From Gene Logsdon
Something is going on that you should be aware of, even though it means that I have to postpone writing about more pleasant topics. Something very fishy is happening in the food commodity markets. The news you keep hearing about sky high grain prices sparking sky high food prices is rapidly becoming outdated. Corn, the leader of the pack in the commodity markets, has tumbled three dollars a bushel in price in the last month. That’s a huge drop in the grain world. Up until about a year ago, corn was lucky to ever get above three dollars a bushel altogether. To have shot up to nearly $8.00 this summer and then suddenly fallen to below $5.00 is very disturbing and veteran grain traders are saying just that in their reports. And other grains are following corn around the roller coaster. Whether these prices go back up as some say, or continue to fall as others say, no one knows. But either way, those of us who have sought security by producing our own food to eat and to sell locally instead of trying to find salvation in the pretend money that the government is pouring into the banks to save them, should count our blessings. That popping noise I think I hear issuing from the Chicago Board of Trade is the sound of grain bubbles bursting all over the trading floor.
All kinds of explanations are being run up the financial flagpole to explain this weird situation, especially since at the start of the precipitous price rise, the United States had more corn in storage than it did a year ago (and the USDA bean counters don’t even know how much garden farmers grow on their small but countless plots of grain). In normal times that statistic would have put a damper on prices. Only a few economists— those who pay attention to the history of greed— have answers to the “mystery” that make sense to me. See what you think.
These few argue that just as in other economic downturns, the moneyed minority has a lot of devalued paper they are trying to find a profitable place to invest. Previously they were putting it in the stock market, and in hedge funds and housing funds of various kinds, but when these bubbles starting bursting, they sought shelter in the farm commodities market. That sent the price of grain soaring and with it, the price of everything connected to food, including farm land, fertilizer, herbicides etc. Now everyone is looking around and realizing that the pretend money has generated pretend grain prices that aren’t doing anybody any good. To cover their backsides, grain traders even started limiting their activity in the futures markets. But the investment firms thought they were in safe territory because the government was pouring money into alternative fuels and that would keep the price of pretend corn and soybeans at profitable levels. That being a wrong guess as events are turning out, pop goes the weaselly commodity bubble.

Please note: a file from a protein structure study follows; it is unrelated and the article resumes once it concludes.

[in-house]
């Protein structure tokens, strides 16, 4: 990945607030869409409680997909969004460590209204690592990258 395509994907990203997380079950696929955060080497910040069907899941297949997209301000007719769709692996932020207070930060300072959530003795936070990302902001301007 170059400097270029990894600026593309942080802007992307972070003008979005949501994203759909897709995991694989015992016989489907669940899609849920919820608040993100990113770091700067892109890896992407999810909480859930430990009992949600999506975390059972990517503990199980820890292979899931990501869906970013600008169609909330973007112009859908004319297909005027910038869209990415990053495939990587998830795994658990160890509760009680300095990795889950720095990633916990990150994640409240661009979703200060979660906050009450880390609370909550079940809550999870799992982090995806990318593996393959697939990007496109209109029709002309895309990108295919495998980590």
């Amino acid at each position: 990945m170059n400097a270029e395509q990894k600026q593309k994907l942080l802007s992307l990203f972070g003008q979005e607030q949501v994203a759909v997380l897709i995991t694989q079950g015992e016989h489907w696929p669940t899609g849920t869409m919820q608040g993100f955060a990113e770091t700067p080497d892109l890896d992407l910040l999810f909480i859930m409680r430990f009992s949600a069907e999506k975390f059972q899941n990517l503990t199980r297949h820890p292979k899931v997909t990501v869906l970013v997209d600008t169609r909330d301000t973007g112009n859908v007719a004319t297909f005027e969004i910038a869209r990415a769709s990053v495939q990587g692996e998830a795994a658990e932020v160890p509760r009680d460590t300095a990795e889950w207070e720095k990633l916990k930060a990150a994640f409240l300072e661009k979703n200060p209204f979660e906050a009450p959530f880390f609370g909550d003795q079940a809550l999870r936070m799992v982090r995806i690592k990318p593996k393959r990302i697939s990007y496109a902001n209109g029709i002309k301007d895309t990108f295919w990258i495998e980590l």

The gutsy economics writers who argue this way— I pay attention especially to Alan Guebert’s national column, “Food and Farm File” and Eric Janszen on his website and in his essay in Harper’s magazine recently “The Next Bubble”— are now predicting that the alternative fuels market itself will become, by dawn’s early light, another big bubble bomb bursting in air. Why? Although producing alternative fuels is a wonderfully good idea and practical on a limited scale, it just won’t work as a way to allow us to go on burning fuel and electricity like we have been doing. That also means that this “safe harbor” is not big enough to give a decent return on the huge investments of pretend money that big investors are pouring into it.
Suppose the economists who argue this way are wrong. If world demand for food does send grain prices soaring into the stratosphere of make-believe money again, (this seems to be taken for granted right now, but is highly debated in agricultural circles) even without the help of subsidized alternative fuels, then for sure garden farmers will be in the right place. Not only will their food have a paper value beyond their wildest dreams, but they will actually possess it, in their backyards or on their back forties, to eat and to sell.
You can’t eat pretend money or pretend grain no matter how much of it you think you own on paper.
See also Gene’s Thoughts On Economic “Inevitability”
Gene and Carol Logsdon have a small-scale experimental farm in Wyandot County, Ohio.
Gene is author ofThe Mother of All Arts: Agrarianism and the Creative Impulse (Culture of the Land),
The Last of the Husbandmen: A Novel of Farming Life, and All Flesh Is Grass: Pleasures & Promises Of Pasture Farming
Images Credit: Pig © Martina Berg | Dreamstime.com
Farms © Miao | Dreamstime.com
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